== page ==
(October 31, 1815 – February 19, 1897)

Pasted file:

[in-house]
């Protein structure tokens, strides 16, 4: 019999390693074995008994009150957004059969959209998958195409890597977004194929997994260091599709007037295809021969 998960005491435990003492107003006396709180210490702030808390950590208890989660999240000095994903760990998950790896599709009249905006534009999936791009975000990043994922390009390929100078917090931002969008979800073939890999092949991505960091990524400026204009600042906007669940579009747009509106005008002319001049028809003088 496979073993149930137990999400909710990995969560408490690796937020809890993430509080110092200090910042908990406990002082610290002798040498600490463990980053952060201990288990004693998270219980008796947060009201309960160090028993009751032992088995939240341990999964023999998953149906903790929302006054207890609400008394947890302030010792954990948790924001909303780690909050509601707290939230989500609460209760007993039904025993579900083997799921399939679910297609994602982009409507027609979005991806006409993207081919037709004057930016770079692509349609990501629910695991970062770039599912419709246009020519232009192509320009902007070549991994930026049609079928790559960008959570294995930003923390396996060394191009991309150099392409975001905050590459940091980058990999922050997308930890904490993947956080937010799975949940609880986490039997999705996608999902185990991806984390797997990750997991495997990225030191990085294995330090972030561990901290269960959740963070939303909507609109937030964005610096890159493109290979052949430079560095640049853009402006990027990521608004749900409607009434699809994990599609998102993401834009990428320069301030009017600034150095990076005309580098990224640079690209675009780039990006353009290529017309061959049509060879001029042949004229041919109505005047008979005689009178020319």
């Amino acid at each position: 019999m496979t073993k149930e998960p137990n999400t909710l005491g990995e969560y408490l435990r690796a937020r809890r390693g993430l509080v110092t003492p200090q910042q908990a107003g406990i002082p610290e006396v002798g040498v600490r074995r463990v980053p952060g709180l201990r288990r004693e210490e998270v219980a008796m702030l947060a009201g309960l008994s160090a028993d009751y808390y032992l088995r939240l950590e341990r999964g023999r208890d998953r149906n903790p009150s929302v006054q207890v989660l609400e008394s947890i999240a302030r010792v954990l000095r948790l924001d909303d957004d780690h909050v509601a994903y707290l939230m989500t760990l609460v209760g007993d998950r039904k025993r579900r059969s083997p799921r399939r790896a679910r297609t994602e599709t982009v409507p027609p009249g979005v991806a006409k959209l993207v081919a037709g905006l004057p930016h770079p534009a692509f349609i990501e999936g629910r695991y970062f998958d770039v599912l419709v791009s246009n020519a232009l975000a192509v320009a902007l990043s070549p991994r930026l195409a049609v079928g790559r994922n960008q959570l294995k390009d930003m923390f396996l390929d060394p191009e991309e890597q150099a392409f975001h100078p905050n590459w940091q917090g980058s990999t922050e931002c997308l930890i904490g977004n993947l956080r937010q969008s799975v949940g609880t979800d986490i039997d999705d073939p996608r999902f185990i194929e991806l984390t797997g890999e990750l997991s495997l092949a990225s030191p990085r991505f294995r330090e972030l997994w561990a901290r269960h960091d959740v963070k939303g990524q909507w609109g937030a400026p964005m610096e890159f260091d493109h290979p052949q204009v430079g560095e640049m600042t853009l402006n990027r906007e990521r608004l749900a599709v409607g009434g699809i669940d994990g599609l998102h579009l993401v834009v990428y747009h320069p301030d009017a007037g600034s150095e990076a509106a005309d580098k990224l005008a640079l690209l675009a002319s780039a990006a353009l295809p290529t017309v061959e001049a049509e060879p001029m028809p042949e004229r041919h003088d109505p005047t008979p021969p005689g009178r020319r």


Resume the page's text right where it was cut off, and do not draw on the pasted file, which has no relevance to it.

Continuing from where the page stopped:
Despite his son’s intelligence and love for mathematics, Karl Weierstrass’ father insisted that he study law and finance in order to chart a career in administration. This contributed to the dismayed student’s waywardness. He indulged more in revelry than in studying. Consequently, he dropped out of University of Bonn without any degree. But while working as a secondary school tutor, he devoted himself to advanced mathematics: proving theorems and publishing a panoply of monographs which stunned the mavens of his era. Chief among these publications centered on Abelian Functions. It appeared in the prestigious Crelle’s Journal in early 1854. And in recognition, the Koenigsberg University awarded him an honorary doctorate degree, while the Berlin Technical University offered him lectureship. In this capacity, Karl Weierstrass emulated Augustin-Louis Cauchy’s efforts by focusing on the soundness of calculus. He consolidated the Calculus of Variations and used rigorous proofs to bolster numerous Analytical theorems. Brilliant and meticulous, his reputation quickly soared. After refining some works of the great Cauchy, Dirichlet, Bolzano and Gudermann, he expanded those of Abel and Jacobi. His obsession with rigor ensured that his analyses were deep and detailed. This led to him being referred to as the “Father of modern Analysis”. In addition to publishing voluminous works, Weierstrass supervised several gifted students like Georg Cantor, Ferdinand Frobenius and Sofya Kovalevskaya. With regards to ace mathematicians born in 19th century, he ranks among the finest. Alongside other honors, he is the eponym of Weierstrass lunar crater and the 14100 Weierstrass asteroid.